Inspectors from Consumer Affairs Victoria will be checking more estate agent trust accounts, more often, for discrepancies.
Victorian estate agents held 5,188 trust accounts worth $2.43 billion at the end of 2019.
Inspectors are now conducting random desktop inspections of estate agents’ trust accounts, searching for inconsistencies that may point to misuse of trust money, in addition to their usual on-site inspections.
These desktop checks will significantly increase the amount of trust account inspections undertaken each year.
Estate agents will be required to produce documents to prove trust money is being handled appropriately, with inspections conducted on top of the yearly trust account audits.
There are strict laws surrounding how estate agents should keep and file money they receive.
Advance funds must be deposited into an estate agent’s trust account, and records must be kept showing details of each trust money transaction.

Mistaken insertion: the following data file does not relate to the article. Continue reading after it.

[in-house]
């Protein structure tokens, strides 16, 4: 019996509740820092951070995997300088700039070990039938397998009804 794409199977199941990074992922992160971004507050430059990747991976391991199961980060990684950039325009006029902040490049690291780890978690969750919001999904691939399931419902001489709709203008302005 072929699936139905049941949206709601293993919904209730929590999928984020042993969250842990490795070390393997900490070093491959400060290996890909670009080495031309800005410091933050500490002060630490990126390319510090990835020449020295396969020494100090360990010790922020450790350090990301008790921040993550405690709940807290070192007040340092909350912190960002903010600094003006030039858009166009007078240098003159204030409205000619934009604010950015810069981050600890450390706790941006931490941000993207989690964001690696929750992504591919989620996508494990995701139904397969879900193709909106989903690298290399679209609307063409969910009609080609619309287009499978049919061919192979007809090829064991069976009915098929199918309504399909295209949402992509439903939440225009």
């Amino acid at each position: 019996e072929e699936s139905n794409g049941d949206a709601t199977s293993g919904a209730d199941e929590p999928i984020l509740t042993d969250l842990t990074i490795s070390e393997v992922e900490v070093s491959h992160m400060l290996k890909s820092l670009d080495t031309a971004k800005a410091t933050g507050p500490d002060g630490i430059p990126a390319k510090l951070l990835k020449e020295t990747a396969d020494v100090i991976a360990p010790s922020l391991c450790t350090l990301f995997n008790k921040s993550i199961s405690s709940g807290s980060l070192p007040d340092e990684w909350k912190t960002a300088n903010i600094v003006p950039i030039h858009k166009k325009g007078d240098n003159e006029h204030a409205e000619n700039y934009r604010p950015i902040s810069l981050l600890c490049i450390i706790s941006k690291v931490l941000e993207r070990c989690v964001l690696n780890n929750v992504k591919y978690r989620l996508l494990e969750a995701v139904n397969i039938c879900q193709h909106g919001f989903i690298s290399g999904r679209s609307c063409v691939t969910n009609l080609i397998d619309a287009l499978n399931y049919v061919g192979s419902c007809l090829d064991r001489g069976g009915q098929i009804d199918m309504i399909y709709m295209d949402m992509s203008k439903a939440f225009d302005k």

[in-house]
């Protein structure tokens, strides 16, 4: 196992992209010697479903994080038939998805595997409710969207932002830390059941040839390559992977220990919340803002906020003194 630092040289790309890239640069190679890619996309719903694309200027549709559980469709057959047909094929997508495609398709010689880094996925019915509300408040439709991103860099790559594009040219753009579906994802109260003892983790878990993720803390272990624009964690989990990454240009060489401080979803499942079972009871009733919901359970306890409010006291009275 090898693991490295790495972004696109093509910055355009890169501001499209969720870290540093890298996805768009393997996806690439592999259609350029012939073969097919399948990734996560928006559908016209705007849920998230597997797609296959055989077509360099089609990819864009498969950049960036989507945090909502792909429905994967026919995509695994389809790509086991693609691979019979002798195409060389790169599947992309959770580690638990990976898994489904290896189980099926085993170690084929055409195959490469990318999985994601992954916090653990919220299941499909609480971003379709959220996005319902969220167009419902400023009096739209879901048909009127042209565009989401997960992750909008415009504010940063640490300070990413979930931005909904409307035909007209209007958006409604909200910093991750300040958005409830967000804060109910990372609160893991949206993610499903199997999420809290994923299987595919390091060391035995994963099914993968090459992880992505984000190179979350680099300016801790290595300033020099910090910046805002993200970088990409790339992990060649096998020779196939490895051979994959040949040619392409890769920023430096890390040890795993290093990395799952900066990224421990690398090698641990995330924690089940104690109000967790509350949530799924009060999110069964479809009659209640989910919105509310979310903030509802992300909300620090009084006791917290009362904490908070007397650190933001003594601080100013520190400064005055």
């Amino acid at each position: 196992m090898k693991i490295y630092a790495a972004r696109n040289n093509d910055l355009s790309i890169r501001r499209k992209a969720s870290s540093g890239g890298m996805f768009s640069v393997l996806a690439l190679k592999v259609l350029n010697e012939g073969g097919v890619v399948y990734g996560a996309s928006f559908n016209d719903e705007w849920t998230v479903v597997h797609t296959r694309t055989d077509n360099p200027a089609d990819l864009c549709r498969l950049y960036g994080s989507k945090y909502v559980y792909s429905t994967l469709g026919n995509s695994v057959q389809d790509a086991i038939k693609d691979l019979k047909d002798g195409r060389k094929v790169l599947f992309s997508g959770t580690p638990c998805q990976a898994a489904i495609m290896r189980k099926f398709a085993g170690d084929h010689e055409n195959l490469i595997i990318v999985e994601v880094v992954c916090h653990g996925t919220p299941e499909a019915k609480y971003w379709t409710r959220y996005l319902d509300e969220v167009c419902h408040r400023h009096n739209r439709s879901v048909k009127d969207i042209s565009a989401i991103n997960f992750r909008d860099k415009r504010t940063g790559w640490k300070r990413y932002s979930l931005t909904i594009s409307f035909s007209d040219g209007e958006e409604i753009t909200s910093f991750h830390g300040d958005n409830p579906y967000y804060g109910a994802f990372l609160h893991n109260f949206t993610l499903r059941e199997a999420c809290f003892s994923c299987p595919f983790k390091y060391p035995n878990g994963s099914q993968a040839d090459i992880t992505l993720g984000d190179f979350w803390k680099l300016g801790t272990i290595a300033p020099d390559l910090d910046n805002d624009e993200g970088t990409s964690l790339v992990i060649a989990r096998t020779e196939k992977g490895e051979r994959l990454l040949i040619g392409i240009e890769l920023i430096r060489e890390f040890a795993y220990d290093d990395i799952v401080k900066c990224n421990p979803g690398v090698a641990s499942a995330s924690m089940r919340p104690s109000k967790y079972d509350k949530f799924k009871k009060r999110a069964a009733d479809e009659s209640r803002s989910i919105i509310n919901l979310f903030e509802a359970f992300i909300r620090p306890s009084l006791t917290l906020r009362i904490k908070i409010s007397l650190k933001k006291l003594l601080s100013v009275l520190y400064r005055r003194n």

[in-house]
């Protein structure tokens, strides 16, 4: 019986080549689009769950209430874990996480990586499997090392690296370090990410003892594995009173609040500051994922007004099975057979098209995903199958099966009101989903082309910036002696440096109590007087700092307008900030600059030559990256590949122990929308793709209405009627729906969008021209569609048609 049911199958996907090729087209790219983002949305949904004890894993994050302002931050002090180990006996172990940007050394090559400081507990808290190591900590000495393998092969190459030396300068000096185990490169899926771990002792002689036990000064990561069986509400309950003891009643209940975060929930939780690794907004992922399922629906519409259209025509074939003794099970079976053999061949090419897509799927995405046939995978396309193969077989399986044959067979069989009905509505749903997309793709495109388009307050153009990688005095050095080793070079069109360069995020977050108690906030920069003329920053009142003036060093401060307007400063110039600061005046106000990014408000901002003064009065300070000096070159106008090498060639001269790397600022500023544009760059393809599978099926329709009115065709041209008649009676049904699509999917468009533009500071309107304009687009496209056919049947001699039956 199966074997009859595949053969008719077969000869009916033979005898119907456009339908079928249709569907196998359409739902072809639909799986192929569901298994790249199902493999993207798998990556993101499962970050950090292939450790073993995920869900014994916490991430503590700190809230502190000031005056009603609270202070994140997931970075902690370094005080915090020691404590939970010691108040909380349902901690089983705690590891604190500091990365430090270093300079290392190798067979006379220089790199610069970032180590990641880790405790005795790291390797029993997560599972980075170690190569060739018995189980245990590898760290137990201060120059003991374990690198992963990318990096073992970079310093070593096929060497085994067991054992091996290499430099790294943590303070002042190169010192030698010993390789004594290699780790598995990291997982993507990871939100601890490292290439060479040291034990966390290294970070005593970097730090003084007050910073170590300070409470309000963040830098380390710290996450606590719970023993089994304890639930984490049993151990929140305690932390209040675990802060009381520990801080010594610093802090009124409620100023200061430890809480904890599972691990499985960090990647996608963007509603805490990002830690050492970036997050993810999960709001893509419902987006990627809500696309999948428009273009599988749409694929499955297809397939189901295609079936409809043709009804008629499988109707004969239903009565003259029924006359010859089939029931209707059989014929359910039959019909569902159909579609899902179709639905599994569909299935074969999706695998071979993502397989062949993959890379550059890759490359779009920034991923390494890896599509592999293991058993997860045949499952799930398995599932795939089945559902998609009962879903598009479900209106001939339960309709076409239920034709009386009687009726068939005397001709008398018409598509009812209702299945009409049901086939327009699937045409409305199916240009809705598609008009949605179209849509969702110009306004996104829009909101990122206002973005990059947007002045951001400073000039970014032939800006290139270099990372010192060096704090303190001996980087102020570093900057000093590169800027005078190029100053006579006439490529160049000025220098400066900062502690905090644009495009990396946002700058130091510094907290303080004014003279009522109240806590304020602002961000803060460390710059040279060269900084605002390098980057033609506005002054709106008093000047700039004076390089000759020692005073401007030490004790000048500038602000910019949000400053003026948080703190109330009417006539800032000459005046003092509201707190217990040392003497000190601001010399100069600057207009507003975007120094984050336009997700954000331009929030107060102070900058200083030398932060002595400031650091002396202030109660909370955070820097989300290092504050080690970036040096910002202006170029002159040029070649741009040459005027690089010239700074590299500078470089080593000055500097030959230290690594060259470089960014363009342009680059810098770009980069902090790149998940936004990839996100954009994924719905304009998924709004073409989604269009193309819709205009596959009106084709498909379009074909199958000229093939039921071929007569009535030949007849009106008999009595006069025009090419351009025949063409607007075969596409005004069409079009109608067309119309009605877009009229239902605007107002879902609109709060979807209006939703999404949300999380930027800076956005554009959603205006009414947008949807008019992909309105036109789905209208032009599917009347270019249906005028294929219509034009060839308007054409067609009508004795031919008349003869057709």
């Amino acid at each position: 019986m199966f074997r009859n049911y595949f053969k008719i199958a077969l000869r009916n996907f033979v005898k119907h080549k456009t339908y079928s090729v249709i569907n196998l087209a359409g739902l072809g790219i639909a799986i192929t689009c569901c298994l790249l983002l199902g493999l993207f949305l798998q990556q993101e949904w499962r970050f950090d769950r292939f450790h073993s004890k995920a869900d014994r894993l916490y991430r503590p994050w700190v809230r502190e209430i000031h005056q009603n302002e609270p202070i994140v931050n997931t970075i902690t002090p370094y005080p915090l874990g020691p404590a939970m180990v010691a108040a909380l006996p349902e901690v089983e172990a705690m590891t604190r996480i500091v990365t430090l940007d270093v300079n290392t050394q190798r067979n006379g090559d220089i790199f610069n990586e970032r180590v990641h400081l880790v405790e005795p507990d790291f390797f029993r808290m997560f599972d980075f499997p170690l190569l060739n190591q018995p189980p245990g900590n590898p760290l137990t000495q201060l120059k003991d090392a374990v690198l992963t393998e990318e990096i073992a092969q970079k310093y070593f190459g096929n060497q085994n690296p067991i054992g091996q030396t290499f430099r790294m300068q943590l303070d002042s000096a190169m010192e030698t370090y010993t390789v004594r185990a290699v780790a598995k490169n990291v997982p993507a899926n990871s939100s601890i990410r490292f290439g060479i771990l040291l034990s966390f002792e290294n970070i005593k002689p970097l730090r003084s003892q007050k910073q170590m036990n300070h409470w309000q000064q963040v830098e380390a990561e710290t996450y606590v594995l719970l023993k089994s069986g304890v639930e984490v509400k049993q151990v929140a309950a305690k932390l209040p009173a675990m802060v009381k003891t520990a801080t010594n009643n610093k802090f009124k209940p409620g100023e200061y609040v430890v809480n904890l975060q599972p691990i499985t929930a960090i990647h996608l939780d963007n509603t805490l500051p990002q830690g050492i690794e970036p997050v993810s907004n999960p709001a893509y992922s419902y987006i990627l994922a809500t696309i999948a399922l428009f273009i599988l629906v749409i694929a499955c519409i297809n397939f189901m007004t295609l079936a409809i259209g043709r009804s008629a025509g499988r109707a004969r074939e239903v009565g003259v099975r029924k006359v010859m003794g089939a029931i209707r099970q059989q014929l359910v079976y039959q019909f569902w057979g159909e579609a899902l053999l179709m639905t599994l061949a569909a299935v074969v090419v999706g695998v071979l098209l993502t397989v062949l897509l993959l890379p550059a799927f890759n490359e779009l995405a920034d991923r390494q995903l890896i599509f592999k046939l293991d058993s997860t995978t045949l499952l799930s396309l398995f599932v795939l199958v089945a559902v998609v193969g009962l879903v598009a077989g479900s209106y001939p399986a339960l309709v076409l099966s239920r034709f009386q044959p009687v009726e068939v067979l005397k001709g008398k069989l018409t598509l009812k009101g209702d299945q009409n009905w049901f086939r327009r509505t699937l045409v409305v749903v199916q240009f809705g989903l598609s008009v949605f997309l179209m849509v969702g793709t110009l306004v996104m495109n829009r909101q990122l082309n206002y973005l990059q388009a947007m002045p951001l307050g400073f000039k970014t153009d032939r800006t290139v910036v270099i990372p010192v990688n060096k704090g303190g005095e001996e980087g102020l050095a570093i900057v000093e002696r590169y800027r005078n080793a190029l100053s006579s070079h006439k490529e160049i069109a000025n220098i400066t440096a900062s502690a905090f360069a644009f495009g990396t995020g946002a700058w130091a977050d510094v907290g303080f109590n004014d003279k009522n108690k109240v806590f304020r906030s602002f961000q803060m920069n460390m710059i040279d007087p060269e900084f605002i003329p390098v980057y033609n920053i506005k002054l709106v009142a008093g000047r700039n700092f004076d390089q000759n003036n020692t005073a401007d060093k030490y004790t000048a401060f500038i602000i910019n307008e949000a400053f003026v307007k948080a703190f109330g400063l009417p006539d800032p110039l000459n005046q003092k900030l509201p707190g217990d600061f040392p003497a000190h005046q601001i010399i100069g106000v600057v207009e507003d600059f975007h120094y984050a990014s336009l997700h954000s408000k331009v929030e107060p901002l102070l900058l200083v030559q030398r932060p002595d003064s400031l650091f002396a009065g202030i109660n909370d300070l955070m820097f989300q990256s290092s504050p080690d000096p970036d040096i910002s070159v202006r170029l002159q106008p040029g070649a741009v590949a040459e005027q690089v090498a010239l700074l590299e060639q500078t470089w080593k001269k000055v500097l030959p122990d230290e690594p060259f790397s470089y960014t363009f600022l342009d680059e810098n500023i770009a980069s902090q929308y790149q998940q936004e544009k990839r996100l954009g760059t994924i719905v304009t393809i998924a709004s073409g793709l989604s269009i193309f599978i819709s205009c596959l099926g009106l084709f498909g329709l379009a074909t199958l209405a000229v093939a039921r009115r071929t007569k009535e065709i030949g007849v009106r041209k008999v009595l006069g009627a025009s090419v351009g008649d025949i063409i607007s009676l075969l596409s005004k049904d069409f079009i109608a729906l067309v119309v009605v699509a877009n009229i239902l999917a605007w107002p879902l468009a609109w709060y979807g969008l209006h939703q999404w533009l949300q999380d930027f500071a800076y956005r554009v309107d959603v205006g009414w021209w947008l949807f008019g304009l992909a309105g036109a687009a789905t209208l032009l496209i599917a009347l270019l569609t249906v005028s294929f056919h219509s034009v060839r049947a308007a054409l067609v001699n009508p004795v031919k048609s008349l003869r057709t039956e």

Acting Director of Consumer Affairs Victoria Michelle Osborne said failing to handle trust account money appropriately may result in the delay or failure of property purchases, causing emotional and financial stress for those involved.
“Consumer Affairs Victoria takes the misuse of trust account money seriously and has zero tolerance for estate agents who do so,” said Ms Osborne.
“Good agents who have done nothing wrong have nothing to fear from the new approach.”
Failing to appropriately manage trust money is a significant offence, with estate agents facing fines of up to $82,000, or 10 years’ imprisonment.
During 2018-19, Consumer Affairs Victoria conducted 425 trust account inspections for compliance with relevant laws and processed more than 4,300 trust account audits.
Increasing the number of trust account inspections will allow Consumer Affairs Victoria to act faster to identify estate agents who have broken the law.